We had a query about importing a vehicle into Gibraltar so I thought I would answer it in a main post so everyone gets to see the answer. (Original post here).
Here were the questions:
What is the accurate duty fee to pay? Is it 30%, 40%, 12%?
And how does it vary depending on engine size?
How is the value determined and is it worth using an online evaluation of the plates to get an idea of how much will be required to pay?
thx for the usefull article!
My article referred to importing a second hand vehicle. The duty for these is as follows:
Up to 1500cc – 25%
From 1500 – 2000cc – 30%
More than 2000cc – 35%
For new vehicles the duty is less (ie half the second hand duty):
Up to 1500cc – 12.5%
From 1500-2000cc – 15%
More than 2000cc – 17.5%
That answers the first two questions.
The value of the vehicle is determined by the customs officer who examines it. Bear in mind this is part of their daily job and they are experienced at it. We considered we were given a fair valuation.
So, no, I don’t think an online evaluation of plates would help because at the end of the day it is the custom officer’s decision.
If anyone is bringing their vehicle in from Spain – or elsewhere – don’t forget to take it off the other system first BEFORE you import it into Gibraltar. If you import into Gibraltar, without taking it off another system, it will just cost you money to run on two systems.
I should add that different rules apply for the military who can get a bond and avoid paying duty as they are ‘temporary residents’ and intend to take their vehicle back home.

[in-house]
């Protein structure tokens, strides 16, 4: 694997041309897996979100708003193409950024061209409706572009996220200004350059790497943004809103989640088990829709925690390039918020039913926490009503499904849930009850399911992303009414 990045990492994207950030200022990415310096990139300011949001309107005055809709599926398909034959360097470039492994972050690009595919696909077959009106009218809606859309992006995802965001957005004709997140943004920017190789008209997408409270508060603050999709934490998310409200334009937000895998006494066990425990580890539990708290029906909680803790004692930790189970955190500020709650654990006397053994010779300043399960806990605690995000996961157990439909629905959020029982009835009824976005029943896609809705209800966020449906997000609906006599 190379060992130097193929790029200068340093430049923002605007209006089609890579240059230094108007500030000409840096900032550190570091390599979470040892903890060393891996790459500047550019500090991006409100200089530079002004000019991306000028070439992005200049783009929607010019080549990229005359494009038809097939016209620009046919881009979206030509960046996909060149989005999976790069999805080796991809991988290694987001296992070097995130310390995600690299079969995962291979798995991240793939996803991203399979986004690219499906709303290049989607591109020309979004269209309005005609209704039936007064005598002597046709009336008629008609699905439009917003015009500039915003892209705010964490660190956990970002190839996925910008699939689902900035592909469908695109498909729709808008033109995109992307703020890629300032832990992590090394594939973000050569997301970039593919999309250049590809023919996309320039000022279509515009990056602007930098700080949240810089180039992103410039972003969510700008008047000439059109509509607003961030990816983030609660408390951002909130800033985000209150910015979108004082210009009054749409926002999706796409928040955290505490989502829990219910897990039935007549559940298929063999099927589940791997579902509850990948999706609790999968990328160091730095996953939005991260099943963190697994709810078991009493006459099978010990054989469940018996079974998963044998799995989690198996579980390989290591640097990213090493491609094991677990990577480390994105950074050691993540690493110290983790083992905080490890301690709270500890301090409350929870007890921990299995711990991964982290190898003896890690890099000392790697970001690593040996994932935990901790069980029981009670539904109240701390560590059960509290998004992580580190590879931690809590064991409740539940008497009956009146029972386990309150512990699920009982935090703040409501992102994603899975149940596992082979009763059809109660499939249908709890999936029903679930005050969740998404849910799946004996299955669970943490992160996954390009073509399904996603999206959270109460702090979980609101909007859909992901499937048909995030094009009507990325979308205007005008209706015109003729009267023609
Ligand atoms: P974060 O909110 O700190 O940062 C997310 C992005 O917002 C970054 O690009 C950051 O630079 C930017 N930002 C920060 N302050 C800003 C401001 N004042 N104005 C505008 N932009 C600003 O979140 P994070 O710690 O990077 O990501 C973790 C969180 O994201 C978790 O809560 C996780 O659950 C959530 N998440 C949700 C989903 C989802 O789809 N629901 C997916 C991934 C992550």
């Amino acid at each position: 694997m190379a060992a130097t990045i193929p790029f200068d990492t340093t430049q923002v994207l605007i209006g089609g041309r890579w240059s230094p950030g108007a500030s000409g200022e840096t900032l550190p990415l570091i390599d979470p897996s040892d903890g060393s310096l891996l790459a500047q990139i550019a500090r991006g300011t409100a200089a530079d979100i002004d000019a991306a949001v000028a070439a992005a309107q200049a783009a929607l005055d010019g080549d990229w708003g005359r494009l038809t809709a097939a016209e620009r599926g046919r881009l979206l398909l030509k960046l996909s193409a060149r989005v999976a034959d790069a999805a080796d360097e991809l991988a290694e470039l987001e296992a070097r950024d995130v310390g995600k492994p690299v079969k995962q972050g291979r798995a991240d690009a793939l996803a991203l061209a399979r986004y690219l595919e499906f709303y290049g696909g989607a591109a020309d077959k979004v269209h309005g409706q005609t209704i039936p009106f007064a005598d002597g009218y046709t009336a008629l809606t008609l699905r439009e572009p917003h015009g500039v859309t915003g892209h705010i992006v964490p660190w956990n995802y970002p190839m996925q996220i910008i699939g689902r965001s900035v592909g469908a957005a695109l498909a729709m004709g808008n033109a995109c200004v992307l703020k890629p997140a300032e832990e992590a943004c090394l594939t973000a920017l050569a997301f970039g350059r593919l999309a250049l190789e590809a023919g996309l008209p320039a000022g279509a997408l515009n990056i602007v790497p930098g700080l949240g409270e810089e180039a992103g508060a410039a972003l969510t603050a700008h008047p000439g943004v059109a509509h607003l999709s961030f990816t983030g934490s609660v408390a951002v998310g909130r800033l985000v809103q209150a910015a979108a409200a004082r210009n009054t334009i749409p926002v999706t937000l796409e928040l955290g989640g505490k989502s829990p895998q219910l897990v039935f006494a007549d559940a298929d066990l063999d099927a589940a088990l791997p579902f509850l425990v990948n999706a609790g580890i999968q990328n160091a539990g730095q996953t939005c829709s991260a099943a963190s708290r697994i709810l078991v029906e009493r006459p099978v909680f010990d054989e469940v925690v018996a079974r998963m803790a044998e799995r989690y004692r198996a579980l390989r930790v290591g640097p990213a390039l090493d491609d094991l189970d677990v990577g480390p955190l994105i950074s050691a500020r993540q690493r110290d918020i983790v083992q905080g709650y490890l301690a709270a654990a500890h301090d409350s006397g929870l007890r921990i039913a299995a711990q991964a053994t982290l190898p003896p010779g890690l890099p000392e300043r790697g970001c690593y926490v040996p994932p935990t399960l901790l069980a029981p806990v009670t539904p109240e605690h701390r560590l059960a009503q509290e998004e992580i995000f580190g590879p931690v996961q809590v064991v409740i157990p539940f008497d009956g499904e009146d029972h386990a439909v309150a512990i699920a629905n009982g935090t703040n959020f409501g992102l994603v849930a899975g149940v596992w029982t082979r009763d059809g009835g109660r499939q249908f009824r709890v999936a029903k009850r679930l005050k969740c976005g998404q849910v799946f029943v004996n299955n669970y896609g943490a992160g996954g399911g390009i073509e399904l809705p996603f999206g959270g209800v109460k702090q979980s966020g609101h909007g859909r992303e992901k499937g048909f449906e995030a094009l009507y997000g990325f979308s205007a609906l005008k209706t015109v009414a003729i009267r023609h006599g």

Although there were changes made in the 2010 budget, they did not affect duty on private imports that I cited above.
I include the quote from the budget below:
Import duty on pedal cycles, which is currently 12%, is reduced to zero;
Import duty on electric cars is reduced to zero;
Import duty on hybrid cars is halved for dealers to 6.25%,7.5% and 8.5% for cars of less than1500cc, 1500 to 2000cc and above 2000cc respectively (12.5%, 15% and 17% respectively, for private
Mr Speaker, 2 stroke engines create more pollution than 4 stroke engines, yet the duty on two stroke under 50cc is 6%, while the duty on 125cc 4 stroke is 30%. We need to discourage, not encourage the use of 2 stroke engines. Accordingly the duty on a 2 stroke under 50 cc motorcycle rises to 30% for dealers (it is already 30% for private imports) and all 2 stroke engines, regardless of cubic capacity will have a duty rate of 30%. In contrast, the duty on a four stroke motorcycle of any cubic capacity is cut from 30% to 15% for dealers (private imports will remain at 30%, except 4 stroke under 50cc which will remains as it is at present, namely at 6% for dealers and 12% for private imports.
Import duties on motor vehicles is increased for dealers as follows:
– Less than 1500cc by 2.5% from 12.5% to 15%
– 1500cc to 2000cc by 3% from 15% to 18%
– Over 2000cc by 4.5% from 17.5% to 22%
They remain unchanged for private imports
Don’t forget, to import a vehicle onto Gib plates, you need to be a Gib resident or have a business registered in Gibraltar.
Hope that helps. But it’s always advisable to ring customs and check. Or walk in, depending on where you are.